It works out that every subject you learn in life follows this form. You must understand the parts (Data), then understand how the parts fit together (Logic), before you can then use your understanding with others (Rhetoric/Communication).
So, having a child who likes to argue (or an employee who does the same) isn’t bad, but it needs some direction. This energy easily moves into writing, because WRITING IS THINKING. Here’s the simple thing you can do when a child gets animated about a subject or issue [our kids often preceded their argument with “They’re idiots…” We never consistently conquered this ungracious expression of frustration ;-( ].
Here’s what I recommend when you get your child to write about the issue that is frustrating them (the issue they are trying to think through):
1. Ask them to answer this question, “Why are you so sure that _________?
Asking for them to explain why they are sure means they’ll need to generate evidence (proof in data or proof in logic, or both). When we express the basis of our conviction in terms of evidence, we often see the flaws ourselves. It is SO FUN to watch a child figure out their own bad thinking!
2. Ask them to explain exactly why the other side thinks the way they do.
Frankly, if you can’t argue both sides, then you don’t understand the issue. This is, in part, what the court system was intended to do…give the best argument both ways for a judge/jury to impartially decide (comment: sadly in court, ‘winning’ became more important than ‘truth’).
So, have your debater write using these two essentials. Even better, have the paper read and discussed together at supper or over ice cream. Everyone will benefit! Also, as a final thought, when your child is arguing with you about what he/she does/doesn’t want to do, these points will work well for you. Just ask (for example):
1. Why are you so sure that I’m wrong to (require you to clean your room before you go out)?
2. What are the reasons you think (I want you to clean your room before you go out)?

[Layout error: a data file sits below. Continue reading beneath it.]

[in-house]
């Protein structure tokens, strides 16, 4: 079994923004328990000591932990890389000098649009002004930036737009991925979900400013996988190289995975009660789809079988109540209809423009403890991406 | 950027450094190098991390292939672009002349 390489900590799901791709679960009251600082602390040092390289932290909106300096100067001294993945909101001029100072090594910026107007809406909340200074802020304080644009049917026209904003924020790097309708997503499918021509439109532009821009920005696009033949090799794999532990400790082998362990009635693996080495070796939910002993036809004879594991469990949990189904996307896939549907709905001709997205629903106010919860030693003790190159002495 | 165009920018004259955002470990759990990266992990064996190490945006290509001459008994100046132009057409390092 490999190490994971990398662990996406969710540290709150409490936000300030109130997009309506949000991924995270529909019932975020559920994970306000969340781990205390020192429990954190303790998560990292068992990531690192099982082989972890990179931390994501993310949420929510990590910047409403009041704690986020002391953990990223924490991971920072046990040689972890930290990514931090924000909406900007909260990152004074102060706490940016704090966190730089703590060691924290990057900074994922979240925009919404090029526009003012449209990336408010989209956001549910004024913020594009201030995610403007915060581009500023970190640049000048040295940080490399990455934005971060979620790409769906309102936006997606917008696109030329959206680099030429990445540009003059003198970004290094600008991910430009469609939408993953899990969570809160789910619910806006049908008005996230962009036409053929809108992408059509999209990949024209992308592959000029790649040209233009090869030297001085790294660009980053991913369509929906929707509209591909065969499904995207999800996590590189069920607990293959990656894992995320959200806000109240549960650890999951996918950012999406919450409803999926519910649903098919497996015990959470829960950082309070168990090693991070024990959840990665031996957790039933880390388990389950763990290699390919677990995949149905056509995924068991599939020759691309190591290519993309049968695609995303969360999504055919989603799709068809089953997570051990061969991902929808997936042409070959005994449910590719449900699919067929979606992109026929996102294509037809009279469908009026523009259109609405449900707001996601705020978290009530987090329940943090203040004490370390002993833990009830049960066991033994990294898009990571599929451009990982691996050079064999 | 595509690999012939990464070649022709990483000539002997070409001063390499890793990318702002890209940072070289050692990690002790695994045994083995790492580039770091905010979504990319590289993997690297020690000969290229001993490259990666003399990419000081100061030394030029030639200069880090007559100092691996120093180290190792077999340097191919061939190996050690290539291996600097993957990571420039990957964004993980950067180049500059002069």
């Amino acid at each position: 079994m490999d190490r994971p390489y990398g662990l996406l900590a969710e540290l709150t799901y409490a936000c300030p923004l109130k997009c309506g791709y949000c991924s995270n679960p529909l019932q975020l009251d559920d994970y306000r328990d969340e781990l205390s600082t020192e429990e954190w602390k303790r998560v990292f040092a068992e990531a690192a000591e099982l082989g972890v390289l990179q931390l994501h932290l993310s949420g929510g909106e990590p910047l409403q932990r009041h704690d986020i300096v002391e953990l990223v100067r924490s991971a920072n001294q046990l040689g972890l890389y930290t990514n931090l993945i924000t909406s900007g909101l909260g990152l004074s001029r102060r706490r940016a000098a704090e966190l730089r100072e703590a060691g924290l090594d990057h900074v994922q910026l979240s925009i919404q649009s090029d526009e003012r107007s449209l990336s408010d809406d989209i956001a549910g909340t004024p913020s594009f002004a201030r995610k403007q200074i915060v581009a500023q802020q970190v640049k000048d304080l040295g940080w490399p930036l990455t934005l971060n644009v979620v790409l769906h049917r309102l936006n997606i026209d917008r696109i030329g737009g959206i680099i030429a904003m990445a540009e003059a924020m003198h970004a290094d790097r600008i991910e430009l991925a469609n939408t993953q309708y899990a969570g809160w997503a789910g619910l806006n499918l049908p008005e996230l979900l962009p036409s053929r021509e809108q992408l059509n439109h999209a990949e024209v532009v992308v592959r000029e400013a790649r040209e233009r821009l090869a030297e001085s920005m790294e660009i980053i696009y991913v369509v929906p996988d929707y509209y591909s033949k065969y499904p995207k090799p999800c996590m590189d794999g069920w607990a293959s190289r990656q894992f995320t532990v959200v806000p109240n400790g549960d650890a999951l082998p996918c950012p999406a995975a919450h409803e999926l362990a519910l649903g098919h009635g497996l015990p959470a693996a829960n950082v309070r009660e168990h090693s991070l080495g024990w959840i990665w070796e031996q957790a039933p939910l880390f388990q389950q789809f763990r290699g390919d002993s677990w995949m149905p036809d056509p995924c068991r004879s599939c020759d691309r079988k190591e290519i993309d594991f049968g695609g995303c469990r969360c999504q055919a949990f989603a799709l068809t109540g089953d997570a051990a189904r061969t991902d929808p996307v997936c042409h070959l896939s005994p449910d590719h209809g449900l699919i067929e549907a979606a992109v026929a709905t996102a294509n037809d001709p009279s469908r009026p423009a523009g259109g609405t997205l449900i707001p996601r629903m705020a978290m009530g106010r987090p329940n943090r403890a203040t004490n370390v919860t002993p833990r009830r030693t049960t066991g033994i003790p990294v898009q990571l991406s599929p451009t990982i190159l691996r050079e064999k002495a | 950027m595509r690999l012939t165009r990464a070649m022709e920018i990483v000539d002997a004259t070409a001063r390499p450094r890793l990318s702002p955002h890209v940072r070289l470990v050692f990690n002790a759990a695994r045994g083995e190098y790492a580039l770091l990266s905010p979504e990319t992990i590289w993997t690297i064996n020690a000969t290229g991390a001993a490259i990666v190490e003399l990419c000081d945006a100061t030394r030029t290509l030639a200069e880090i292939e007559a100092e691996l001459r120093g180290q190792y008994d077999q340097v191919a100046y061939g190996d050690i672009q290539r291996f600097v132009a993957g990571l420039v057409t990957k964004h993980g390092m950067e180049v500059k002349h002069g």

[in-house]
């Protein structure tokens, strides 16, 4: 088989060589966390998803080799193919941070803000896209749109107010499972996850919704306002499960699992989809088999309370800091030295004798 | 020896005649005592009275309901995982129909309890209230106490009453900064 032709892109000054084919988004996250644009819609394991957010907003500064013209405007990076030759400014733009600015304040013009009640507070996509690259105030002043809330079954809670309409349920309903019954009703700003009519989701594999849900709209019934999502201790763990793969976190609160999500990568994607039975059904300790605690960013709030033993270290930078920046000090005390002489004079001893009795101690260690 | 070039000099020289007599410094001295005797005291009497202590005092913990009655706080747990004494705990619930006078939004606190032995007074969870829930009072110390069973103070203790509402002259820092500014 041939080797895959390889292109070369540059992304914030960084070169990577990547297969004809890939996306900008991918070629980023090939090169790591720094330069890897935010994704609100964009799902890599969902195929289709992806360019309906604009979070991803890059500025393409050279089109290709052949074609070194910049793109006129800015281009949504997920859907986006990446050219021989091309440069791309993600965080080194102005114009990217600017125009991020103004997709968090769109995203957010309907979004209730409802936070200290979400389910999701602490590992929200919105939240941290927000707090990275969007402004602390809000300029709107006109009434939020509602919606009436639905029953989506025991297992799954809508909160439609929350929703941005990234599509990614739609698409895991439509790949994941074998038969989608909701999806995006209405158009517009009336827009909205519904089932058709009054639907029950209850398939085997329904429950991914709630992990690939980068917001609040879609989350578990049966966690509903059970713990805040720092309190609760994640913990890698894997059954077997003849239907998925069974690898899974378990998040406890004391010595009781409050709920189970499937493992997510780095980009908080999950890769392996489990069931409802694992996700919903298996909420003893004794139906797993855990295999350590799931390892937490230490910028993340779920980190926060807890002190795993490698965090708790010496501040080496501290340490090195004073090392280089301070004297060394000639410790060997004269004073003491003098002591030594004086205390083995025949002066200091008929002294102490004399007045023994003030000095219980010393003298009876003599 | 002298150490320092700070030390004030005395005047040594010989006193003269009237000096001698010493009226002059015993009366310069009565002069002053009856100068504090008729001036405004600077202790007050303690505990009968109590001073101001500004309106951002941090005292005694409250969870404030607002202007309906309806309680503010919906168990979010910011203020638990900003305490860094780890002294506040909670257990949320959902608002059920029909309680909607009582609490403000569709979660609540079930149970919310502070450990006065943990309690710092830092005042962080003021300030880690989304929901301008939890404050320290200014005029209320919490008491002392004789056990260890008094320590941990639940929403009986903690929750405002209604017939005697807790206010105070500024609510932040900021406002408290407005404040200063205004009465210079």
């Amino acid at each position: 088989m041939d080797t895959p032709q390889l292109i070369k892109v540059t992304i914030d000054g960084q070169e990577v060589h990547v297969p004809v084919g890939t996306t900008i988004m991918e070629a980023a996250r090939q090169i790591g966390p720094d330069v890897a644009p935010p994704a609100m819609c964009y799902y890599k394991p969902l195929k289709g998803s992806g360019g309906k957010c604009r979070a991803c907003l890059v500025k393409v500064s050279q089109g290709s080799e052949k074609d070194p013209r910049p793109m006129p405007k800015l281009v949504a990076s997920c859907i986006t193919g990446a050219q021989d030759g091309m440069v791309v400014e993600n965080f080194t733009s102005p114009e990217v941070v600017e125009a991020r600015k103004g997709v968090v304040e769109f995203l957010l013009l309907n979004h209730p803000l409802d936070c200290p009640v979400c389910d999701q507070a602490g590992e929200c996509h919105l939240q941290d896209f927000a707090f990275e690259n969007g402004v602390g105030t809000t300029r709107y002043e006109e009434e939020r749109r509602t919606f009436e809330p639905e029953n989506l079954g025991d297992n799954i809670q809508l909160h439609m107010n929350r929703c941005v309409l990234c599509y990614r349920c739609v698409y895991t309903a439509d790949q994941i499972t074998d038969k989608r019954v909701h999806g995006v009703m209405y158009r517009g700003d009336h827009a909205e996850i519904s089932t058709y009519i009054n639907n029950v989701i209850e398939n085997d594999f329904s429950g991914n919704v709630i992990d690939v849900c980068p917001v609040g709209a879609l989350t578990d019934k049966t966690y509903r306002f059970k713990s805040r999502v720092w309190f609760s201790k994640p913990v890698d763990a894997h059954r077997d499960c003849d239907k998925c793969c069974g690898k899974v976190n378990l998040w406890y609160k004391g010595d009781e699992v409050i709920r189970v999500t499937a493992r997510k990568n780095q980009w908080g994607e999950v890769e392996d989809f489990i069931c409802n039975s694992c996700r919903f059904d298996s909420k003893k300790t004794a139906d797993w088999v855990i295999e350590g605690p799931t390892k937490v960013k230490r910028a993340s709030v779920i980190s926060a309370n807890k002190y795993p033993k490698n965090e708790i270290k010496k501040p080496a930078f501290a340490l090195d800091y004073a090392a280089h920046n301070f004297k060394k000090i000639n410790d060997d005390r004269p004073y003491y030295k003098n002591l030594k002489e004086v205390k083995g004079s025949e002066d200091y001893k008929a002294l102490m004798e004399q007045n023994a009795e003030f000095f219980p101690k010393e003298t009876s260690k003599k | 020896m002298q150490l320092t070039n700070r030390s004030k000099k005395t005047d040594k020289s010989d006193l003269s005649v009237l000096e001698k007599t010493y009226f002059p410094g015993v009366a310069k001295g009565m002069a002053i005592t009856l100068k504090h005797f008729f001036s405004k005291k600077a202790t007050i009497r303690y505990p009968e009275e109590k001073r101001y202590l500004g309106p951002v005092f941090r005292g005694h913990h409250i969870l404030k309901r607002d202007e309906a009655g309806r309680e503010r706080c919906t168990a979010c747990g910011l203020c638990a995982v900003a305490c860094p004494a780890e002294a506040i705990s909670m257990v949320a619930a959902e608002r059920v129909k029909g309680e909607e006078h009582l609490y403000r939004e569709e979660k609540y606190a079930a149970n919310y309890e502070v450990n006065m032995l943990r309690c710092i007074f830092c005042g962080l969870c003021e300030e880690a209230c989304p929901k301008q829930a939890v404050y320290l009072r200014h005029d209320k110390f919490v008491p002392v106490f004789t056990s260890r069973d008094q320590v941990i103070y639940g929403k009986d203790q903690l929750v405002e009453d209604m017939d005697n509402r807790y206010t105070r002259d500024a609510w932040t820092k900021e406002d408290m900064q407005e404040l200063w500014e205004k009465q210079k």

It’s not a cure-all, but it will be a big deal as they grow that you direct their unction for arguing! Also, you’ll at least help them become a GOOD lawyer!
Off to learn,
Fred Ray Lybrand
The Writing Course Works
In one of the FB Groups I visit someone asked about how long it takes for kids to like the curriculum. It’s a great question, and we found some liked it faster (and more) than others did. However, it strikes me that the ‘liking part’ can be an issue. So, I’m relaying my thoughts here: My first response:
We never asked, “Do they like it?” We asked, “Are they learning how to learn?”
I guess our kids never liked it. They thought of school as something they were to do (like baths and feeding the dogs). We built in things they would like…for example, if they worked hard they could get off school sooner. They liked the surprise that came when a book was good, and they like finishing a book that wasn’t so great. They liked family, and playtime, and vacations, and music lessons; and, they liked our Bible Studies and their friends from church and scouts.
But today? They all LOVE what we did as a family with schooling. They all see that their life is on a good course with The Lord and their ability to learn is secure and improving still. They LOVE that we were an RC family (with tweaks). They LOVE that they can do their work in college (and beyond) and not struggle with not enjoying the hard parts of learning. Learning is now important to them, the process is no longer an issue.
The Bottom Line: The process was liked OK because we keep the End Result in view. We kept sharing a vision for college and life so they could focus on Reading/Writing/Math on a daily basis.
More of the story for anyone interested:
Off to learn,
Fred Ray Lybrand